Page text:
"I'm watching the State of the Union, but only for the commercials!"
"I'm watching The Godfather, but only for the commercials!"
"I'm watching a home video of my child's first steps, but only for the commercials!"
What the hell is wrong with you, that you think commercials - the part of tv watching that everyone hates and, if they can, fast forward through - are the best part of a viewing experience? If you care about the actual Superbowl so little, do something else with those three and a half hours of your life besides waiting around for numerous 30-second clips of stuff you won't buy.
It would be one thing if these commercials, which have fallen (lucky) victim to the "if it's expensive, then it must be good!" fallacy, were really as outstanding as the American people's devotion to them would have me think. But for the most part, they're just as tired, lazy, thoughtless, and expedient as commercials that air during daytime soaps (interestingly enough, most of the commercials that air during daytime soaps are for birth control and genital herpes treatment). The beer, soda, and snack commercials continue to trot out their Neanderthal-era gender roles about how sex-crazed men are and how emotion-crazed women are. Car commercials attempt to reach The Common Man with a gritty voiceover talking about "luxury" and "what we do" and Eminem, somehow. Michael Bay teases another glossy full-length commercial/feature film starring robots, which I won't link because fuck Michael Bay.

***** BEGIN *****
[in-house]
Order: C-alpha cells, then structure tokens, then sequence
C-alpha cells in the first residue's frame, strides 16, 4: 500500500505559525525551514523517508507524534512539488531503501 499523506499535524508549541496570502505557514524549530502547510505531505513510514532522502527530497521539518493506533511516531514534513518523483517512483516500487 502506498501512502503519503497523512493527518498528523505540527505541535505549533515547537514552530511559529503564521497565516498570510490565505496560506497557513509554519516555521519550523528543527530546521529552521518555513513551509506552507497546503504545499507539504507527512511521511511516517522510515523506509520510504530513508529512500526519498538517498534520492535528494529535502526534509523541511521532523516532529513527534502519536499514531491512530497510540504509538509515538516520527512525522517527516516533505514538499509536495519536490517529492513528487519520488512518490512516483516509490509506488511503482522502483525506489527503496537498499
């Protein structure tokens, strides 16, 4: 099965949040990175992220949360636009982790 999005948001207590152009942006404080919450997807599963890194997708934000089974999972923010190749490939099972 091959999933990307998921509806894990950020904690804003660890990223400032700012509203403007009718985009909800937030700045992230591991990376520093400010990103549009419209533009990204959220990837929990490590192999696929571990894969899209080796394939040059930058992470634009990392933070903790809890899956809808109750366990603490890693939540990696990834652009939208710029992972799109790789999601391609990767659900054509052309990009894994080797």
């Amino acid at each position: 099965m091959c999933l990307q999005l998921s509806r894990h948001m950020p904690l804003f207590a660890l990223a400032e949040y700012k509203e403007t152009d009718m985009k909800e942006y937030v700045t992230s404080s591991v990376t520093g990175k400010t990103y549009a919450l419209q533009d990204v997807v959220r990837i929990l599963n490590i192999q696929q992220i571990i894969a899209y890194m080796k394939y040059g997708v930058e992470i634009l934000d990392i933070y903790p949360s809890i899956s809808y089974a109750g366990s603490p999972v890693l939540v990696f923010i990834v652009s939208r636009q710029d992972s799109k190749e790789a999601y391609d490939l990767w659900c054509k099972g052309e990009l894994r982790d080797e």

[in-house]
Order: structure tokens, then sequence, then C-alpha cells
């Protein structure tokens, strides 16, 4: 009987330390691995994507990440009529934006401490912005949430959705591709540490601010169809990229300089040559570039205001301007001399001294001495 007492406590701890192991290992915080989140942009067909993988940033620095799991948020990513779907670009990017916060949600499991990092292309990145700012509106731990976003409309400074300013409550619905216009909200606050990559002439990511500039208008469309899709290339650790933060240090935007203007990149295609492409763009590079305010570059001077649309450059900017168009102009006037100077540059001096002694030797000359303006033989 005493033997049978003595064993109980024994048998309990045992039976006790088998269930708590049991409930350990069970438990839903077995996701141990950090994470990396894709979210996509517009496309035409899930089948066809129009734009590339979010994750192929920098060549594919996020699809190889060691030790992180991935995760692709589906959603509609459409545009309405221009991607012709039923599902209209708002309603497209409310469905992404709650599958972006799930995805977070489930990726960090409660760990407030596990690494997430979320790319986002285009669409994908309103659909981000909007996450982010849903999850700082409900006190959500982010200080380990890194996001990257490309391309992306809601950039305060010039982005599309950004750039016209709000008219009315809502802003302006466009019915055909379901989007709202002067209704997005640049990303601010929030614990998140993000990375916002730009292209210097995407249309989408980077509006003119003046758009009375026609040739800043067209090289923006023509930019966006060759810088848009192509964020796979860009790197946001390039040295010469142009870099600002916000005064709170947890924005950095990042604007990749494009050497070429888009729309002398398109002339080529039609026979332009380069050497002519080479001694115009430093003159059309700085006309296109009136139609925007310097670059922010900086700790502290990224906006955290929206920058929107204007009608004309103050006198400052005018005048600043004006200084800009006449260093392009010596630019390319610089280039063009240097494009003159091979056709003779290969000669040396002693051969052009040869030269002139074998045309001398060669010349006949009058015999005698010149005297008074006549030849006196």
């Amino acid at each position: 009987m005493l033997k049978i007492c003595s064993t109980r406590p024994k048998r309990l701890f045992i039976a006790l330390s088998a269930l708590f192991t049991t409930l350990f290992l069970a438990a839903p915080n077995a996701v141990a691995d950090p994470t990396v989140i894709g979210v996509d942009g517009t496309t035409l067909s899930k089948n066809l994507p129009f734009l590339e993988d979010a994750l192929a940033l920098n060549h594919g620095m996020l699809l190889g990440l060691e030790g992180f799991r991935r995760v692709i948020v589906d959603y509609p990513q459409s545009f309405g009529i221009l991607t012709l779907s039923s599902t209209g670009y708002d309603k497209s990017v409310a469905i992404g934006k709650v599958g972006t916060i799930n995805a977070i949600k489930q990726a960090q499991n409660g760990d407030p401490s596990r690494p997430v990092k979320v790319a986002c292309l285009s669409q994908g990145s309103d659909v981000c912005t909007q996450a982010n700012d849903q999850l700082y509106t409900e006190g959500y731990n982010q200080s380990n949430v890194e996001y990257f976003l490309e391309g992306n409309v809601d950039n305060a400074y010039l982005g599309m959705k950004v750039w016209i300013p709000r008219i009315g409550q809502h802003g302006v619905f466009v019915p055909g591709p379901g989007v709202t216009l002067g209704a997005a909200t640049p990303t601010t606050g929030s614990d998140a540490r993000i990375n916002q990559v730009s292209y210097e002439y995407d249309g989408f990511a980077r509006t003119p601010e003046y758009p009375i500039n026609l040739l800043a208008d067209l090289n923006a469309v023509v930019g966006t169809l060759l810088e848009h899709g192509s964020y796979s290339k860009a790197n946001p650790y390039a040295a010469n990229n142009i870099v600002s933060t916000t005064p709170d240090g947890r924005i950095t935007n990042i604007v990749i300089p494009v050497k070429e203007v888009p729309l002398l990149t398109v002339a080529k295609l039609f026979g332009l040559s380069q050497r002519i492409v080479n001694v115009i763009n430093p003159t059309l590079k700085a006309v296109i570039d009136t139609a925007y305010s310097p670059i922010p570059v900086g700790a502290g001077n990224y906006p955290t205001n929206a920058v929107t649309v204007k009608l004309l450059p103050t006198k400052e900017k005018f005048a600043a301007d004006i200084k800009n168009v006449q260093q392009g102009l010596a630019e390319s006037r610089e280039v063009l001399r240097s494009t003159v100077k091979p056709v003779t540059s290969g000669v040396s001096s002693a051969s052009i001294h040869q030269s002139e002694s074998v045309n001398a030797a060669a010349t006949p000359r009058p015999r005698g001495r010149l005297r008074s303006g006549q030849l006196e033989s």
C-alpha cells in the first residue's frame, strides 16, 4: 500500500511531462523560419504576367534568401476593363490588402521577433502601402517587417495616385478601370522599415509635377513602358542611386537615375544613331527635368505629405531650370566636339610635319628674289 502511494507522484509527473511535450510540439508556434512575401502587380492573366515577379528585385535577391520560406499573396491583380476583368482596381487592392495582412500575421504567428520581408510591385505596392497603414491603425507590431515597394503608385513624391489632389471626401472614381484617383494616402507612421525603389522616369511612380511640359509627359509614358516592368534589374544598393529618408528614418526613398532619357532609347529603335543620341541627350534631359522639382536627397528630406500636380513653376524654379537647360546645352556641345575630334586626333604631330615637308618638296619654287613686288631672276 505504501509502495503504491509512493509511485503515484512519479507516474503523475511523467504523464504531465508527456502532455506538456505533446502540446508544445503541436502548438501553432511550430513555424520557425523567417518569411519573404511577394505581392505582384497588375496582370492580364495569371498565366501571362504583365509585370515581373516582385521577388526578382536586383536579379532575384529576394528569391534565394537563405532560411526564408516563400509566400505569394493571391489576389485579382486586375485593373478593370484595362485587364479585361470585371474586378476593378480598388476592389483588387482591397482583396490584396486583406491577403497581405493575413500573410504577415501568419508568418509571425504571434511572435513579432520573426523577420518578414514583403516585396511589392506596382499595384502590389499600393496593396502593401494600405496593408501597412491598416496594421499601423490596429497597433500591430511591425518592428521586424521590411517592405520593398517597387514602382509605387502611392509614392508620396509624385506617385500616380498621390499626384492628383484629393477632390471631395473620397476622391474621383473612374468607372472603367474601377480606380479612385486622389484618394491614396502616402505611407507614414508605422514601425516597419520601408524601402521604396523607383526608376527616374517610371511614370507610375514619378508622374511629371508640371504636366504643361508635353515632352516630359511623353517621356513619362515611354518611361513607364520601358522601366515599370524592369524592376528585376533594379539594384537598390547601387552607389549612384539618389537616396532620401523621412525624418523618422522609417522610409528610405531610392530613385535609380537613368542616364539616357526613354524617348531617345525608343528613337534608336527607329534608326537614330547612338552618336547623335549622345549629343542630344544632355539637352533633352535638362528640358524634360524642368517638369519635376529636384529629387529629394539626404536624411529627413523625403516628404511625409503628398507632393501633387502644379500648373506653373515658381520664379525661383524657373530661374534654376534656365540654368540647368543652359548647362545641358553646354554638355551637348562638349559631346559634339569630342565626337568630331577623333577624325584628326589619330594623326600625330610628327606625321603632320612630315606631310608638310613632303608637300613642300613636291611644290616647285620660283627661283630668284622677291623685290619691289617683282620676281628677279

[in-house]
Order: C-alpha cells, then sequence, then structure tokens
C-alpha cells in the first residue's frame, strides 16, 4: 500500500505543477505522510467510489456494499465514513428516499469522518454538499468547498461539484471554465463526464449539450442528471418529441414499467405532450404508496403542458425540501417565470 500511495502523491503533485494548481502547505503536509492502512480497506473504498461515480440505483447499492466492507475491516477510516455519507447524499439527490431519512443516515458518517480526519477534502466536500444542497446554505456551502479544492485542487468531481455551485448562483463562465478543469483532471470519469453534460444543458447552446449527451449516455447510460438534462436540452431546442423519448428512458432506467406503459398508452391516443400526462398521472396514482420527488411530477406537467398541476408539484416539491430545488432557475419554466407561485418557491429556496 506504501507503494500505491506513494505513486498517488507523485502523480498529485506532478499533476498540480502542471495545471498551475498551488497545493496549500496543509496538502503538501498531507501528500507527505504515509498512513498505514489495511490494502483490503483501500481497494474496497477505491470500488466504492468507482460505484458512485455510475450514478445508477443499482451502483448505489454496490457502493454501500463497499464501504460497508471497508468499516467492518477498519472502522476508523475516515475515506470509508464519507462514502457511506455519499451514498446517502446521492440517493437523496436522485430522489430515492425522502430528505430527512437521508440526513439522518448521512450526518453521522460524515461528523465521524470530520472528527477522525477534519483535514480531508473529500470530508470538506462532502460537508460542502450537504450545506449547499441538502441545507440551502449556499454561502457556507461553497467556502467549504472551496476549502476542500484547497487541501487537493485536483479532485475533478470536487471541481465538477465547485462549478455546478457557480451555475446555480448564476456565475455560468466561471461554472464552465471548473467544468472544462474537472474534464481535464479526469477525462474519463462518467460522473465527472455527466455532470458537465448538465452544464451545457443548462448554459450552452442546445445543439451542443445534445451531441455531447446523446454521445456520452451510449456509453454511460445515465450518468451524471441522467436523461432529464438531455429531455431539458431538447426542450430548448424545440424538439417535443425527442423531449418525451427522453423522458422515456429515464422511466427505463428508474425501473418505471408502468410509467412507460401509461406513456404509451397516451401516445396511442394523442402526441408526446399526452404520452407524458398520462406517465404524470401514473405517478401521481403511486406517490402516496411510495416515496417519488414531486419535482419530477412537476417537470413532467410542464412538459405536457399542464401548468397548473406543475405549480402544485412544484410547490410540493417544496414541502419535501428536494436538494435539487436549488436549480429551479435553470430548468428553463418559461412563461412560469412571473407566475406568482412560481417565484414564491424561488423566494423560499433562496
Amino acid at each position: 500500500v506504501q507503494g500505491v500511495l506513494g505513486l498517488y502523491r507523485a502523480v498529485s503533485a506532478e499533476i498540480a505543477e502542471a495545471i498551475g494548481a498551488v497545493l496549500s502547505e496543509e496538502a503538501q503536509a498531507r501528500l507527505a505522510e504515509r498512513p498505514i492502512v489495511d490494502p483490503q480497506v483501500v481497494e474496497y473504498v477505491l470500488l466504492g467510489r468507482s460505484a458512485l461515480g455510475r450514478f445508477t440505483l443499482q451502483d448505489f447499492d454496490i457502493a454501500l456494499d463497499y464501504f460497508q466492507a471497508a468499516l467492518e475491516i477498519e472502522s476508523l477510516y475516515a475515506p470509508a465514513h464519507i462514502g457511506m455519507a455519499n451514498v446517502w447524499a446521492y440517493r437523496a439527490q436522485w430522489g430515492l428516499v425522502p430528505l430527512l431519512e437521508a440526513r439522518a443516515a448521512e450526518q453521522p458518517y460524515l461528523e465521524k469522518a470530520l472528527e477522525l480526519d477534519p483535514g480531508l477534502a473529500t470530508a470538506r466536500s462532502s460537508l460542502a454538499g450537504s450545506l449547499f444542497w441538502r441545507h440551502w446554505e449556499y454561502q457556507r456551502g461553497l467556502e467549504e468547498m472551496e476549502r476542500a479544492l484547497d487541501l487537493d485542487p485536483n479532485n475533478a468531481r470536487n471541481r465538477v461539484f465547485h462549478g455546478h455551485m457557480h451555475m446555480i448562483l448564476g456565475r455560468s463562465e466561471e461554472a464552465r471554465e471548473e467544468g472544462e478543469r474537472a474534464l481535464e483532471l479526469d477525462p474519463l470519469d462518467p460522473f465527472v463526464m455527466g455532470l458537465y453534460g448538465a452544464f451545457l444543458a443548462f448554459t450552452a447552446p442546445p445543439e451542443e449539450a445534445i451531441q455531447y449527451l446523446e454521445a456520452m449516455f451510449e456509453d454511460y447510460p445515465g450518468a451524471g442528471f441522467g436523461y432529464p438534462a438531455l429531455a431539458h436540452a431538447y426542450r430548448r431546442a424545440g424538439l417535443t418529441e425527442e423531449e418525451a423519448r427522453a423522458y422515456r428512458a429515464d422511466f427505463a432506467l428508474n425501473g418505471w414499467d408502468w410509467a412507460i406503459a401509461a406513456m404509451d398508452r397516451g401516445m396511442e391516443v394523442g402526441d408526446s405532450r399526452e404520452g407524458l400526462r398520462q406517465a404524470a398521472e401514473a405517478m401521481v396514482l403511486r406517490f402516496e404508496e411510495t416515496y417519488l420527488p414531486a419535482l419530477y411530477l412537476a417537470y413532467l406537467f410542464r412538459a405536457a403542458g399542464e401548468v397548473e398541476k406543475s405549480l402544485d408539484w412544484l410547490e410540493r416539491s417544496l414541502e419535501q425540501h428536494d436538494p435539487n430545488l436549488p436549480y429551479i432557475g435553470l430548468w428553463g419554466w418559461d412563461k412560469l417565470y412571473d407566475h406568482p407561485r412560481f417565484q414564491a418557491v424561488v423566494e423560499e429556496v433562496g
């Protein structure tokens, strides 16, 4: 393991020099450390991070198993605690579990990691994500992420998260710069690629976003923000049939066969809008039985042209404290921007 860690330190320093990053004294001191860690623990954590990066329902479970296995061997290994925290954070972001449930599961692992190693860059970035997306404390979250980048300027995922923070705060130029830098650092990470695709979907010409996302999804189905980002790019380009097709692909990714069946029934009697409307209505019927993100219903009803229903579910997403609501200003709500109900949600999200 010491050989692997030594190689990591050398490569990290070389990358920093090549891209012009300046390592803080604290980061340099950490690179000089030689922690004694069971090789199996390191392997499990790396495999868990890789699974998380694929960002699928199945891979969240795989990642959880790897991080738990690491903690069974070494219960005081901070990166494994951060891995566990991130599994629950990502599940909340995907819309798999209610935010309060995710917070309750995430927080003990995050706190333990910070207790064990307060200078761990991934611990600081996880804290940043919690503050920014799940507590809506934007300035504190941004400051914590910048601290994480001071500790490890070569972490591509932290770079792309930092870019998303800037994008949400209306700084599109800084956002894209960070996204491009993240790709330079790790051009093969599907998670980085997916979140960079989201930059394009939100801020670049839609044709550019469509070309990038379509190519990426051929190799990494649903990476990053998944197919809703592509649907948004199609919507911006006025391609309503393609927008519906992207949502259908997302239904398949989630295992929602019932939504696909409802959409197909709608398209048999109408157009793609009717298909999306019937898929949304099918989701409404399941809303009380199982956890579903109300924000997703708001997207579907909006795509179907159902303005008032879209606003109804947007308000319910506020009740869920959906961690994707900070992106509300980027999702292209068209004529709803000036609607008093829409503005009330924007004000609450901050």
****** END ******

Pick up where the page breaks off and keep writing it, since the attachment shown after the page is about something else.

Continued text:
There were, of course, a couple of standouts. The Volkswagen commercial, which had been making its rounds online over the past few days, is almost perfect. It doesn't make me want to buy a Volkswagen, but it does have the best child actor of all time, and a truly adorable moment at the end. And the Groupon commercial...
This also happened. Actually happened. As in, was written, greenlit, filmed (BY CHRISTOPHER GUEST??), and aired for three million with an M dollars. I suppose one could argue that there's nothing more American than disrespecting an entire nation and its suffering in order to make a cheap "joke," or a bit of money. But that argument is a miserable one to make.
My point is, this whole cult around Superbowl commercials simply baffles me. The ratio of awesome to awful is the same during the Superbowl as it is during the rest of the year. These commercials were just more expensive to produce - and since you probably don't strategize your buying habits around Superbowl commercials, they were more expensive for no real reason.